We recognize the important role that EPA’s Office of Children’s Health Protection plays as one of the only offices that addresses the impact of EPA regulations and policies on the health of America’s infants, children, and young adults. Infants and children are uniquely vulnerable to environmental contaminants and face disproportionate exposure to environmental factors that negatively affect health. The OCHP, an office established over 20 years ago, is an incredibly important office dedicated to protecting America’s children from environmental health risks. We are concerned about the future of this office and ensuring that all EPA actions and programs continue to address the unique vulnerabilities of children.

As a reminder, the Explanatory Statement for the Consolidated Appropriations Act, 2018 (P.L. 115-141) continues longstanding General Guidelines for Reprogramming that require agencies funded by the Department of the Interior, Environment and Related Agencies subcommittee to submit reorganization proposals for Committee review prior to implementation, including reorganizations of significant national importance and organizations that include any closures, transfers of functions, and consolidations. We expect that any proposed changes to the OCHP would not be initiated or implemented without the required approval from the Appropriations Committee. 

In order to address these concerns, we seek responses to the following questions about EPA’s decisions to continue to prioritize protecting children’s health. 

1.What are EPA’s long-term plans for the Office of Children’s Health Protection?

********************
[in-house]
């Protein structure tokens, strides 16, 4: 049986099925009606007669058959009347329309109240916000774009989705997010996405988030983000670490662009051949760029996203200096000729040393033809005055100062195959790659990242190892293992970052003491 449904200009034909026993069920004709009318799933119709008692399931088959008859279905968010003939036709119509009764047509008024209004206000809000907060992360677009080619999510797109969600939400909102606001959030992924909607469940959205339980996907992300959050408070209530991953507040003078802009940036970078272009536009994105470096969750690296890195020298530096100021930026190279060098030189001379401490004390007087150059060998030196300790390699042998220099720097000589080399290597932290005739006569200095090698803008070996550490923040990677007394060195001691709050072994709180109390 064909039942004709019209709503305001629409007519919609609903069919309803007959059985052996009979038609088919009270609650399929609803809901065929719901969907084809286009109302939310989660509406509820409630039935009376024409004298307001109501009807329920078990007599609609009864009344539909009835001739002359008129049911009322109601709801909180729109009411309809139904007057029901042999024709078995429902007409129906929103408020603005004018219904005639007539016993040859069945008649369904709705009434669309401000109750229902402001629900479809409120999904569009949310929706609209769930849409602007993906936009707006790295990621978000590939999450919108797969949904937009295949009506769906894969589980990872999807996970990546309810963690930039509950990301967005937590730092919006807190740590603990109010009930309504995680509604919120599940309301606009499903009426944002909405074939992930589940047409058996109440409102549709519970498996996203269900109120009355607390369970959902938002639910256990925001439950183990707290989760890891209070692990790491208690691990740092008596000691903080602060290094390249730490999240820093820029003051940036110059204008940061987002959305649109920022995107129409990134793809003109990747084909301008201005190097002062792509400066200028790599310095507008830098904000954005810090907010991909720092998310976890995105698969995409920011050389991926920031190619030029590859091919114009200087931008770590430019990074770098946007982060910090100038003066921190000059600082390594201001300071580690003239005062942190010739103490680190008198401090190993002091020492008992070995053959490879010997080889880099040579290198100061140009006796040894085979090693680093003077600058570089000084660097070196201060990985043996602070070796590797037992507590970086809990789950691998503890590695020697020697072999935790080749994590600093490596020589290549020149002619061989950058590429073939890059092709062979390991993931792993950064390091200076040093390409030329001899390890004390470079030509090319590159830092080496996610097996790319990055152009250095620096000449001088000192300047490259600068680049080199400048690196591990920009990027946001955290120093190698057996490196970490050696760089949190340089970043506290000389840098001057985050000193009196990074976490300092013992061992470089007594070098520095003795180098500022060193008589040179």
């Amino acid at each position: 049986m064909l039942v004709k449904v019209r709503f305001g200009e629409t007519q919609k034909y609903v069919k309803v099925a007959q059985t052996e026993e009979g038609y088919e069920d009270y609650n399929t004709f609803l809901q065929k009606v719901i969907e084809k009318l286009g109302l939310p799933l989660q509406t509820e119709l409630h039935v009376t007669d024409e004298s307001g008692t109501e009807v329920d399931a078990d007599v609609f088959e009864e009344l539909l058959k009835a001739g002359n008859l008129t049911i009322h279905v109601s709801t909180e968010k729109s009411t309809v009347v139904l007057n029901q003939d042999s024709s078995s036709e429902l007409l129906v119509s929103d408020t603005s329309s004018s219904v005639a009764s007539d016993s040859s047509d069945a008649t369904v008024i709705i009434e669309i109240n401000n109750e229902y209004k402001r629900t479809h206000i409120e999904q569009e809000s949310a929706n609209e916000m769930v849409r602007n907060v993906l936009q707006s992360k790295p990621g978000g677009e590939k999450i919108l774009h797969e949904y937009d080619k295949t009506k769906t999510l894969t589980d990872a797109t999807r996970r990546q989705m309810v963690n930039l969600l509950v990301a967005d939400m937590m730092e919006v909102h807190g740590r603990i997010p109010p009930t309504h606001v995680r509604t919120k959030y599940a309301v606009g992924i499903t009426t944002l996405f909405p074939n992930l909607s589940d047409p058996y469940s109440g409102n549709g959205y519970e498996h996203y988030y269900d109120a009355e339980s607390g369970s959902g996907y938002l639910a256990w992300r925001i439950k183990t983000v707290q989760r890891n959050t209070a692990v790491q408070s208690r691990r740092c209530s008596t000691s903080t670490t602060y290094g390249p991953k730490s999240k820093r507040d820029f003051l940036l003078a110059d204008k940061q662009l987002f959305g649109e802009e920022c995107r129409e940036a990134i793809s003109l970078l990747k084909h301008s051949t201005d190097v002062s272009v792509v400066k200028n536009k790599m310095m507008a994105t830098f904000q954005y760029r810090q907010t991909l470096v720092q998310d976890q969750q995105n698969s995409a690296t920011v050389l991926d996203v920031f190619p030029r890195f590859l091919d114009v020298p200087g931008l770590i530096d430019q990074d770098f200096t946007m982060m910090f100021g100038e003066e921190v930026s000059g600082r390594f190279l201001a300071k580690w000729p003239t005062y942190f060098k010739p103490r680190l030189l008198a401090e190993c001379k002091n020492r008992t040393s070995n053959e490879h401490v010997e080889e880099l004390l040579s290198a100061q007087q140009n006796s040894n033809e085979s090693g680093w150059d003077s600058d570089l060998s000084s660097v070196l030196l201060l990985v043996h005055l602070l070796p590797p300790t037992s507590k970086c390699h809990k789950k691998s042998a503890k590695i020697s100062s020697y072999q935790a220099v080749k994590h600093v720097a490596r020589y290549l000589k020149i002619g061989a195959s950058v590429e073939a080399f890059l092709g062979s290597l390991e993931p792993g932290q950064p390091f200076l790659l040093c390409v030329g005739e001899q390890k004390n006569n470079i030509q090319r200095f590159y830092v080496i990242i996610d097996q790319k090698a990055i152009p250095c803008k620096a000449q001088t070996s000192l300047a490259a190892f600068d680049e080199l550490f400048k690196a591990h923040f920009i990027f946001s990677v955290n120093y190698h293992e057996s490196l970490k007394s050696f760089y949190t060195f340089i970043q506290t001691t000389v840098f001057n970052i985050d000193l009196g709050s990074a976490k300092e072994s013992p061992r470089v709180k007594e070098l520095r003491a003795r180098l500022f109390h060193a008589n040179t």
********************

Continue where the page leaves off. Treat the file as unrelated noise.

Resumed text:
2.Have there been discussions about reorganizing the Office of Children’s Health Protection? If so, why?

3.Are there any plans to reorganize the Office of Children’s Health Protection? If so, what are those plans?

4.Are there plans to reduce funding or shift resources related to the staff, authorities and work of the Office of Children’s Health Protection?

5.How do you address proposed rules and regulations that are in conflict with concerns raised by the Office of Children’s Health Protection?

6.What is the plan for permanently filling the role of Director at EPA’s Office of Children’s Health Protection? 

In addition, we request a full and complete explanation of the facts and purposes behind the personnel action taken against Dr. Etzel, the Director of OCHP, in order to assure Congress and the public that the leadership of this office is being handled appropriately, and according to the laws and agency procedures governing career civil service protections.  

We urge the EPA to continue the work of the Office of Children’s Health Protection to ensure that EPA’s regulations and policies adequately protect the public health of America’s infants, children, and young adults. In addition, we request that EPA answer these questions for Congress and the public as soon as possible, and no later than October 18, 2018. 

Sincerely,